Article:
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The following is excerpted from the Deseret News. To read the full article, CLICK HERE.

A new lawsuit could resolve growing conflict over the religious freedom rights of death row inmates, which have been in the spotlight since the Supreme Court issued two controversial and seemingly contradictory orders in recent months.

Charles L. Burton Jr., a Muslim who has been on death row in Alabama since 1992, has sued the state’s Department of Corrections for access to an imam in the execution chamber. Under the department’s current policy, only a Christian chaplain is available.

“No matter your political or religious perspective, surely we can all agree on the abiding importance of religious liberty at the hour of our death,” said James Sonne, director of Stanford Law School’s Religious Liberty Clinic in a press release about the case.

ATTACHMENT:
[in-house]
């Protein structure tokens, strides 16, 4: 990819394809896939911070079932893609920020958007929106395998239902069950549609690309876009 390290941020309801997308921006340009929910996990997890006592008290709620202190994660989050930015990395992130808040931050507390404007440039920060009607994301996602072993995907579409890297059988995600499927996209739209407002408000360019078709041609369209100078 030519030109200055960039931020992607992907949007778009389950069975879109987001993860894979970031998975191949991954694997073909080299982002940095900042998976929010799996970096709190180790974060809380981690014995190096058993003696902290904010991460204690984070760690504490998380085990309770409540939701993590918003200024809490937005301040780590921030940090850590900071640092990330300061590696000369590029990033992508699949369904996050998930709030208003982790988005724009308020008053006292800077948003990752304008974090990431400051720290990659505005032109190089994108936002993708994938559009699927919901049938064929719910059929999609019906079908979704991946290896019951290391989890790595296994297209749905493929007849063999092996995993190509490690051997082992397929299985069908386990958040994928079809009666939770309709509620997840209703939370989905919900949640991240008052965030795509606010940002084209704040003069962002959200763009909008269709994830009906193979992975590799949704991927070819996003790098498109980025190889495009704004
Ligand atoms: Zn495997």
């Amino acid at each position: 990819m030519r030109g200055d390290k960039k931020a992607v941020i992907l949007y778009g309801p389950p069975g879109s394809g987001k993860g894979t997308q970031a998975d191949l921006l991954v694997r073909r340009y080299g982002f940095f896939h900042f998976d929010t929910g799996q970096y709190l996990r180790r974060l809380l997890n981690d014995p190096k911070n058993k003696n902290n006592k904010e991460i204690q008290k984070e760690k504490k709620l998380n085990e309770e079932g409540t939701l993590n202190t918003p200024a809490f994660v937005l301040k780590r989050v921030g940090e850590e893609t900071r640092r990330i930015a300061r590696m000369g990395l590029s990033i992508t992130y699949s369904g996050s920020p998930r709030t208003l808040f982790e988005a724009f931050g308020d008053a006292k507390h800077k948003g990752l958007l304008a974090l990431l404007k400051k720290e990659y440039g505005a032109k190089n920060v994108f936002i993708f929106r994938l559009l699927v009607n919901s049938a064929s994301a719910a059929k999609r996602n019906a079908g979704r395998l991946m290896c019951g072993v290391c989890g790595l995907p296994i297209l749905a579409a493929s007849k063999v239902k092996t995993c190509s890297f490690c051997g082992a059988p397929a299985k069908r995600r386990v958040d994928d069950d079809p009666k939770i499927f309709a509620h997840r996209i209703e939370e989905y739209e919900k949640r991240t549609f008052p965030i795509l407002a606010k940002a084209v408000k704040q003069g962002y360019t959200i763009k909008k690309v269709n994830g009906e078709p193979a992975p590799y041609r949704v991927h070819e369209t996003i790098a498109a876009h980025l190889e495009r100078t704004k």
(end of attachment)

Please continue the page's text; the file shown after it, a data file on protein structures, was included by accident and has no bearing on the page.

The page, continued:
Conservative and liberal organizations, lawmakers and legal scholars have criticized inconsistent policies and rulings affecting religious prisoners across the country. Many see the new lawsuit as a chance to clarify the rights of inmates like Burton and ensure proper treatment moving forward.

“This could be the case that resolves the issue once and for all,” tweeted Luke Goodrich, vice president and senior counsel for The Becket Fund for Religious Liberty.

Burton’s lawsuit comes after the U.S. Supreme Court allowed another Muslim inmate in Alabama to be executed without an imam present.

To read the full article, CLICK HERE.